There is a certain unintentional cruelty in splitting one's psyche into different characters. It's one thing to have loneliness and horniness and misandry all boiling around in the same skull. It's quite another thing to have one character being lonely and another character trying to convince her to have sex and a third character trying to convince her that men are evil.
Fortunately, we have Ellen; my superego, my common sense.
Yes, har har, I do have some common sense. Shut up.
Ellen is the most grounded of all my characters - she hates drama and sitcom-style shenanigans, she keeps things together when they would otherwise fly apart. It's no coincidence that Leftover Soup begins with her giving Jamie a place to live, it's no coincidence that games are hosted at her place, it's no coincidence that she's more often on the giving rather than the receiving end of the lecture du jour.
But even with Ellen reining back the more extreme cast members from careening off their respective cliffs, the fundamental issue remains. I think we can agree that Gina's problem is not being caused by Max's exhortations of promiscuity or Lily's demonization of everything with a penis. Gina Ulrich's problem is Gina Ulrich.
The Bible tells us that the root of suffering is sin. The Buddha tells us that the root of suffering is attachment. I think - at least in Gina's case - the root of suffering is expectation.
As I've said, Gina, despite her age, is the fragment of myself that is most tied to my childhood - in particular, to a childhood where I believed pretty much everything I was told, not only about religion, but about the whole world. Gina has an expectation of how the world is supposed to work, and a great many things don't appear to be conforming to that plan. Regardless of how small and simple and reasonable and realistic her expectations may be, the universe continually deviates from what Gina has in mind. Gina builds up pictures and ideals and scenarios in her head, like someone rehearsing an argument before they have it, and, much like a rehearsed argument, everyone else doesn't seem to be reading their lines properly.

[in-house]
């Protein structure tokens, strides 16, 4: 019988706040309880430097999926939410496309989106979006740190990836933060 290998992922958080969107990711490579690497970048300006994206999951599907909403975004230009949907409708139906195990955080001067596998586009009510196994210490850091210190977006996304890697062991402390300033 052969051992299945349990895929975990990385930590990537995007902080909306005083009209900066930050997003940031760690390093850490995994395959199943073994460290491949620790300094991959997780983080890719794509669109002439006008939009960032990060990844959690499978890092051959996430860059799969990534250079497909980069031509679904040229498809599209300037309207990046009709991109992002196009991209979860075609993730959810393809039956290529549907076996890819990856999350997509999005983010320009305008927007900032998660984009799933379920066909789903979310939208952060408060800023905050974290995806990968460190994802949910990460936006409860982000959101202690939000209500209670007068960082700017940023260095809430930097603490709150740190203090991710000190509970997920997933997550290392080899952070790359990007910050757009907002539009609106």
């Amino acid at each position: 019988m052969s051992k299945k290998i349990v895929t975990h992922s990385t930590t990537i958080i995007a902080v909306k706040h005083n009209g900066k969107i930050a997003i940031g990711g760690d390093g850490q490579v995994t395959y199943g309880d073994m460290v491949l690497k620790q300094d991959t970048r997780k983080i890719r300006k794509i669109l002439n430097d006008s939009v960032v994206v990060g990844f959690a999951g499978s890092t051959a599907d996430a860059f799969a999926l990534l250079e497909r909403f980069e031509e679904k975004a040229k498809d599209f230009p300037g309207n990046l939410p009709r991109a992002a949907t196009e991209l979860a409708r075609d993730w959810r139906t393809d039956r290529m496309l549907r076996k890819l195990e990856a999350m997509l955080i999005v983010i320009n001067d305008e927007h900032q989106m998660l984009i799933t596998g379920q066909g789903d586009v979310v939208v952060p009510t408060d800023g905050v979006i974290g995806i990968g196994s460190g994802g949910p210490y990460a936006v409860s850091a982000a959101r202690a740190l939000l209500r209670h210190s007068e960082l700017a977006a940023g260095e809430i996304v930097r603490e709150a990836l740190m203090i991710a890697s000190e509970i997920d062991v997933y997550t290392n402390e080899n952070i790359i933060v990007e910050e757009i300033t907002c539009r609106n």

Regardless of the utility and necessity of a proverbial bicycle to a proverbial fish, Gina's future is supposed to have a fish-bicycle in it. Because said fish-bicycle has yet to materialize, Gina cannot think of herself as anything other than dissatisfied and incomplete. (And, of course, her response to this incompleteness is to modify and recalibrate her expectations, rather than abandoning expectation altogether. Expectations are like that. They're a tricky habit to break.)